Mao Q, Shi P, Yin K, Gan J, Qi Y (2004) Tides and tidal currents in the Pearl River Estuary. Cont Shelf Res 24:1797–1808. CrossRefGoogle Scholar
  2. 2.
    Fontanez KM, Eppley JM, Samo TJ, Karl DM, DeLong EF (2015) Microbial community structure and function on sinking particles in the North Pacific Subtropical Gyre. Front Microbiol 6:469. CrossRefPubMedPubMedCentralGoogle Scholar
  3. 3.
    Leorri E, Cearreta A, Irabien MJ, Yusta I (2008) Geochemical and microfaunal proxies to assess environmental quality conditions during the recovery process of a heavily polluted estuary: the Bilbao estuary case (N. Spain). Sci Total Environ 396:12–27. CrossRefPubMedGoogle Scholar
  4. 4.
    Zhang L, Wang L, Yin K, Lü Y, Zhang D, Yang Y, Huang X (2013) Pore water nutrient characteristics and the fluxes across the sediment in the Pearl River estuary and adjacent waters, China. Estuar Coast Shelf Sci 133:182–192. CrossRefGoogle Scholar
  5. 5.
    Reed HE, Martiny JBH (2012) Microbial composition affects the functioning of estuarine sediments. ISME J 7:868–879. CrossRefPubMedPubMedCentralGoogle Scholar
  6. 6.
    Bernhard AE, Tucker J, Giblin AE, Stahl DA (2007) Functionally distinct communities of ammonia-oxidizing bacteria along an estuarine salinity gradient. Environ. Microbiol. 9:1439–1447. CrossRefPubMedGoogle Scholar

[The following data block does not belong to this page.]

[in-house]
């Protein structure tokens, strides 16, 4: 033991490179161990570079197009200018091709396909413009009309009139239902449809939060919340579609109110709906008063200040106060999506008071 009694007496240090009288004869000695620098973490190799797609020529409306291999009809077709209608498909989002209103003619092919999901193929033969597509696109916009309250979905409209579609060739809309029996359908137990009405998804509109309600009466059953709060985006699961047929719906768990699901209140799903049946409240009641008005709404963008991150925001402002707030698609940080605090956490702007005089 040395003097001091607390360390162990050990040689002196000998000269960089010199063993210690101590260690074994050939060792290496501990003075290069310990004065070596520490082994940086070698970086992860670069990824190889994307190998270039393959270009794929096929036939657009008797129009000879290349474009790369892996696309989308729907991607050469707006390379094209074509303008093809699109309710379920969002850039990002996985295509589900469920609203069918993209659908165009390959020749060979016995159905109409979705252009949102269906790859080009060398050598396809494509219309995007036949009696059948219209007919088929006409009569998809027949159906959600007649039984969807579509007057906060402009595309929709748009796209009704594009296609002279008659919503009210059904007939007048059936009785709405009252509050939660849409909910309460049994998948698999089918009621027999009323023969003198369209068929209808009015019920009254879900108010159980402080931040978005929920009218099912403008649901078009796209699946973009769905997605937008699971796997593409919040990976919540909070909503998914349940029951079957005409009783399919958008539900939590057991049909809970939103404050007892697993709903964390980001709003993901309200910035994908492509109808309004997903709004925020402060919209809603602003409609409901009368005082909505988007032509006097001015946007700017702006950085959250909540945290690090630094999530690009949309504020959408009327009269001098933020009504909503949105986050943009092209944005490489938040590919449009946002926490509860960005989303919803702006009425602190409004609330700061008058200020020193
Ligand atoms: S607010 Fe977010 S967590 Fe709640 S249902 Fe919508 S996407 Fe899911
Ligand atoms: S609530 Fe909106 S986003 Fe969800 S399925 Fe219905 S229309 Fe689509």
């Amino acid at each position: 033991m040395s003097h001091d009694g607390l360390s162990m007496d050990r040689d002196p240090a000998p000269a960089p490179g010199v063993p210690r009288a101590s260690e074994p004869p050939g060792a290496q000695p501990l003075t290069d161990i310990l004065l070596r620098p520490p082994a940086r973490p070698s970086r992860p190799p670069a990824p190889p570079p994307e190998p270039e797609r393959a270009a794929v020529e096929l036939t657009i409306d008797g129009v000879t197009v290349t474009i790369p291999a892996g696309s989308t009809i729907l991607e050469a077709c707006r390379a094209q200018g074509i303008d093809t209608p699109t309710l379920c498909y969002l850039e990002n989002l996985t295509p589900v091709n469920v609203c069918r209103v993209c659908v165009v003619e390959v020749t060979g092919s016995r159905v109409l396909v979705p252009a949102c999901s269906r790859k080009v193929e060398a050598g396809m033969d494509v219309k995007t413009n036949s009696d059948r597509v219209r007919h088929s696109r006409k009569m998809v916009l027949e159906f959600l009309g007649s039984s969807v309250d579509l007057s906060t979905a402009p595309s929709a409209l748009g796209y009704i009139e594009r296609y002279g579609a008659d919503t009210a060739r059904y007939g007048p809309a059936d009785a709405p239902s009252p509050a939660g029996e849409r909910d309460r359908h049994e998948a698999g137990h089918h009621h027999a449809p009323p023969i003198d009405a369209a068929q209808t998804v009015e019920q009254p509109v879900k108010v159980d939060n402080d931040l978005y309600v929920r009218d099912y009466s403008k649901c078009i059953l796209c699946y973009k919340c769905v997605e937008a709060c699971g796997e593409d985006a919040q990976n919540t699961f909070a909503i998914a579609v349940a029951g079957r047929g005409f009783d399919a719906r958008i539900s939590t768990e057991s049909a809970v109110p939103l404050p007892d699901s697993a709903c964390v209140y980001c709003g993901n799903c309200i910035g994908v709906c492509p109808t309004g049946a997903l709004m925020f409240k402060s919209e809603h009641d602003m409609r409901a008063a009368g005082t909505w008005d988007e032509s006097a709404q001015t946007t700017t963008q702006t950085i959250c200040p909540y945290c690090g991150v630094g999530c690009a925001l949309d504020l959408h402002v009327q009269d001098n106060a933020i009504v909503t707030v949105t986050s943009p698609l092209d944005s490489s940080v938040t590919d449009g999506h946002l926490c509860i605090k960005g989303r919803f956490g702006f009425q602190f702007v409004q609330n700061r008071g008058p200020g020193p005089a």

7. 7.
    Hawkins RJ, Purdy KJ (2007) Genotypic distribution of an indigenous model microorganism along an estuarine gradient. FEMS Microbiol. Ecol. 62:187–194. CrossRefPubMedGoogle Scholar
  8. 8.
    Garneau MÈ, Vincent WF, Terrado R, Lovejoy C (2009) Importance of particle-associated bacterial heterotrophy in a coastal Arctic ecosystem. J. Mar. Syst. 75:185–197. CrossRefGoogle Scholar
  9. 9.
    Eloe EA, Shulse CN, Fadrosh DW, Williamson SJ, Allen EE, Bartlett DH (2011) Compositional differences in particle-associated and free-living microbial assemblages from an extreme deep-ocean environment. Environ. Microbiol. Rep. 3:449–458. CrossRefPubMedGoogle Scholar
  10. 10.
    Ortega-Retuerta E, Joux F, Jeffrey WH, Ghiglione JF (2013) Spatial variability of particle-attached and free-living bacterial diversity in surface waters from the Mackenzie River to the Beaufort Sea (Canadian Arctic). Biogeosciences 10:2747–2759. CrossRefGoogle Scholar